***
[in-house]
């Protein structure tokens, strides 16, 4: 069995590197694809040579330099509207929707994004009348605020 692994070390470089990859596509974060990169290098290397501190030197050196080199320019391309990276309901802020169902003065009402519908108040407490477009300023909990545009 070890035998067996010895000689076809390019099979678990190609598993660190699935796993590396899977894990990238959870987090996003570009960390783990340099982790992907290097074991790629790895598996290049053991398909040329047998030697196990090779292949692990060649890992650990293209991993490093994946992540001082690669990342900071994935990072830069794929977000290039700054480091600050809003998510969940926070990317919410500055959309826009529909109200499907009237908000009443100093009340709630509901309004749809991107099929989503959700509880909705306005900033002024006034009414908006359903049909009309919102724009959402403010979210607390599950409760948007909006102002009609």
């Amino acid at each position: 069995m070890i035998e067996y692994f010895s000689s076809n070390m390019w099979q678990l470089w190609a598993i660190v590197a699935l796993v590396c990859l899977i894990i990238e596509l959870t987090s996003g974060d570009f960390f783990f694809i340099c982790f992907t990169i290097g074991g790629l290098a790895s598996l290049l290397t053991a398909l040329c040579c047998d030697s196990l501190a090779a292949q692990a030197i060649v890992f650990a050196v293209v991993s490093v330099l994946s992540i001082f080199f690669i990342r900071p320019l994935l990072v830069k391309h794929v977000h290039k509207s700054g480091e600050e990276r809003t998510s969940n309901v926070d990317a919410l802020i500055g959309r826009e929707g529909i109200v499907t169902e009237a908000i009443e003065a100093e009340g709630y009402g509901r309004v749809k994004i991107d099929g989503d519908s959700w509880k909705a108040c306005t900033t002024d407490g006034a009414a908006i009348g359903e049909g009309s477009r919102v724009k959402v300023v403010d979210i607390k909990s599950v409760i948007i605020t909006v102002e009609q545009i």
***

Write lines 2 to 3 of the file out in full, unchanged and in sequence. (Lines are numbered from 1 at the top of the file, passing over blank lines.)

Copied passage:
């Protein structure tokens, strides 16, 4: 069995590197694809040579330099509207929707994004009348605020 692994070390470089990859596509974060990169290098290397501190030197050196080199320019391309990276309901802020169902003065009402519908108040407490477009300023909990545009 070890035998067996010895000689076809390019099979678990190609598993660190699935796993590396899977894990990238959870987090996003570009960390783990340099982790992907290097074991790629790895598996290049053991398909040329047998030697196990090779292949692990060649890992650990293209991993490093994946992540001082690669990342900071994935990072830069794929977000290039700054480091600050809003998510969940926070990317919410500055959309826009529909109200499907009237908000009443100093009340709630509901309004749809991107099929989503959700509880909705306005900033002024006034009414908006359903049909009309919102724009959402403010979210607390599950409760948007909006102002009609």
């Amino acid at each position: 069995m070890i035998e067996y692994f010895s000689s076809n070390m390019w099979q678990l470089w190609a598993i660190v590197a699935l796993v590396c990859l899977i894990i990238e596509l959870t987090s996003g974060d570009f960390f783990f694809i340099c982790f992907t990169i290097g074991g790629l290098a790895s598996l290049l290397t053991a398909l040329c040579c047998d030697s196990l501190a090779a292949q692990a030197i060649v890992f650990a050196v293209v991993s490093v330099l994946s992540i001082f080199f690669i990342r900071p320019l994935l990072v830069k391309h794929v977000h290039k509207s700054g480091e600050e990276r809003t998510s969940n309901v926070d990317a919410l802020i500055g959309r826009e929707g529909i109200v499907t169902e009237a908000i009443e003065a100093e009340g709630y009402g509901r309004v749809k994004i991107d099929g989503d519908s959700w509880k909705a108040c306005t900033t002024d407490g006034a009414a908006i009348g359903e049909g009309s477009r919102v724009k959402v300023v403010d979210i607390k909990s599950v409760i948007i605020t909006v102002e009609q545009i």